Cookies on this website

We use cookies to ensure that we give you the best experience on our website. If you click 'Accept all cookies' we'll assume that you are happy to receive all cookies and you won't see this message again. If you click 'Reject all non-essential cookies' only necessary cookies providing core functionality such as security, network management, and accessibility will be enabled. Click 'Find out more' for information on how to change your cookie settings.

STUDY OBJECTIVE: We investigate the incidence of adverse events at 1 year in the cohort of emergency department (ED) syncope patients enrolled in the original Risk Stratification of Syncope in the Emergency Department (ROSE) study, the time to adverse event, and the test performance of the ROSE decision instrument to detect events at 1 year. METHODS: This report details the 1-year follow-up of adult syncope patients presenting to the ED who were enrolled into the ROSE study, a single-center, prospective, observational cohort study. The primary endpoint was the combination of serious outcome and all-cause death at 1 year. Serious outcome encompassed acute myocardial infarction, life-threatening arrhythmia, need for pacemaker/implantable defibrillator, pulmonary embolus, cerebrovascular accident, intracranial or subarachnoid hemorrhage, and interventional procedure or hemorrhage requiring blood transfusion. Secondary endpoints were all-cause death and cardiovascular serious outcome at 1 year. RESULTS: One thousand forty-three patients were available for analysis; 162 patients (15.5%) had a primary outcome. Twenty-eight (17%) of these were within 24 hours, 56 (35%) were within 1 week, and 78 (48%) were within 1 month. The remaining 84 (52%) outcomes occurred between months 2 and 12. At 1 year, 71 (6.8%) patients had died and 76 (7.3%) had a cardiovascular serious outcome. The sensitivity and specificity of the ROSE decision instrument for 1-year serious outcome and all-cause death were, respectively, 71.6% (95% confidence interval [CI] 63.9% to 78.3%) and 71.1% (95% CI 67.9% to 74.0%); for 1-year all-cause death, 76.1% (95% CI 64.2% to 85.1%) and 67.4% (95% CI 64.3% to 70.3%); and for 1-year cardiovascular serious outcome, 75.0% (95% CI 63.5% to 83.9%) and 67.5% (95% CI 64.5% to 70.5%). CONCLUSION: The proportion of patients with serious outcome and all-cause death 1 year after syncope is similar to that reported in recent international syncope studies. We have defined the proportion of patients with cardiovascular serious outcome at 1 year and have shown that most events occurred in the first month, with decreased frequency of events observed after that time especially marked for cardiovascular serious outcome. More than 50% of the outcomes observed, however, occurred after the first month. The ROSE decision instrument does not perform well at predicting 1-year outcome of ED syncope patients.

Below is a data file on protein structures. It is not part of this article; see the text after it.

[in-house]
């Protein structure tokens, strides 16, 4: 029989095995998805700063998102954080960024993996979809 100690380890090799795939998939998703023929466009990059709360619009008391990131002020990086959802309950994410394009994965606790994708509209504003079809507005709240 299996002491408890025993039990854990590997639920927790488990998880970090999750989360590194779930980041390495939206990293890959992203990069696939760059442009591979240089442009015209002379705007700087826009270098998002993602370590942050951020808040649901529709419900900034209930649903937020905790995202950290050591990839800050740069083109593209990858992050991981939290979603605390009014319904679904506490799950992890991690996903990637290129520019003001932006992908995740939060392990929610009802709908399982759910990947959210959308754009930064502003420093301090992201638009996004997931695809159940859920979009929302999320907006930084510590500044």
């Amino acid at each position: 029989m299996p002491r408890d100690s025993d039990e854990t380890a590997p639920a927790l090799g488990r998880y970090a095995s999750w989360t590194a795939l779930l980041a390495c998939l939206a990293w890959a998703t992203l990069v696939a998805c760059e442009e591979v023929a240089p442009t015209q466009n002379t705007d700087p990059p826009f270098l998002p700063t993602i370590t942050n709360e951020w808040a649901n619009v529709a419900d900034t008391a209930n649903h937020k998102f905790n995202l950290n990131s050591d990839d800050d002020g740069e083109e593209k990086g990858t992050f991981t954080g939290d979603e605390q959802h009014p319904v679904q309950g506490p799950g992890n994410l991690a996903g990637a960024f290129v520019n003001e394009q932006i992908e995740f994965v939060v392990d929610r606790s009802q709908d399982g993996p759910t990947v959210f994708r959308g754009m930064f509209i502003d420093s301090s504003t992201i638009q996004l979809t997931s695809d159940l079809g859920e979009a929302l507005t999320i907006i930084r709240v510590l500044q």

Original publication




Journal article


Ann emerg med

Publication Date





250 - 256


Confidence Intervals, Decision Support Techniques, Emergency Service, Hospital, Humans, Kaplan-Meier Estimate, Male, Middle Aged, Outcome Assessment, Health Care, Prognosis, Prospective Studies, ROC Curve, Risk Factors, Sensitivity and Specificity, Syncope, Time Factors